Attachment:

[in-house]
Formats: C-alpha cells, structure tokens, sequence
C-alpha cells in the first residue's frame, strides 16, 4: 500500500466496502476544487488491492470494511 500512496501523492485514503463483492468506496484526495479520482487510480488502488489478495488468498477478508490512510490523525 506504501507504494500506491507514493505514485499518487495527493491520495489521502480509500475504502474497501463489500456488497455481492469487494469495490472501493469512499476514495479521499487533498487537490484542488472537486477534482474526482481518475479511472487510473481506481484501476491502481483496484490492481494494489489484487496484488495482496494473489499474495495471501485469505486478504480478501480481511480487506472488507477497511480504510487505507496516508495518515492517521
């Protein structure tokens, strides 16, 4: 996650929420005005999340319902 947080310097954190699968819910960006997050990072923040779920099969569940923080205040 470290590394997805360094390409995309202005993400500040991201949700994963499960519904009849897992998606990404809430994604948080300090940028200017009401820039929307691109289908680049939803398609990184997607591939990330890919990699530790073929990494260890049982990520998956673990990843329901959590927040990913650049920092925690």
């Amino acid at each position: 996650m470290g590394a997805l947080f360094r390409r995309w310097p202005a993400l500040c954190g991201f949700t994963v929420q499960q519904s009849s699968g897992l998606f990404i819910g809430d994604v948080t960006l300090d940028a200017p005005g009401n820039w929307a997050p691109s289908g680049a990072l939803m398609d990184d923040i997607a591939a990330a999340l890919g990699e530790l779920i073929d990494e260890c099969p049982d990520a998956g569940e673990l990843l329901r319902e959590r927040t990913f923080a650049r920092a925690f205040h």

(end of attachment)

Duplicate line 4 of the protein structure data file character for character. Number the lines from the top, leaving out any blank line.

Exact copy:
């Protein structure tokens, strides 16, 4: 996650929420005005999340319902 947080310097954190699968819910960006997050990072923040779920099969569940923080205040 470290590394997805360094390409995309202005993400500040991201949700994963499960519904009849897992998606990404809430994604948080300090940028200017009401820039929307691109289908680049939803398609990184997607591939990330890919990699530790073929990494260890049982990520998956673990990843329901959590927040990913650049920092925690």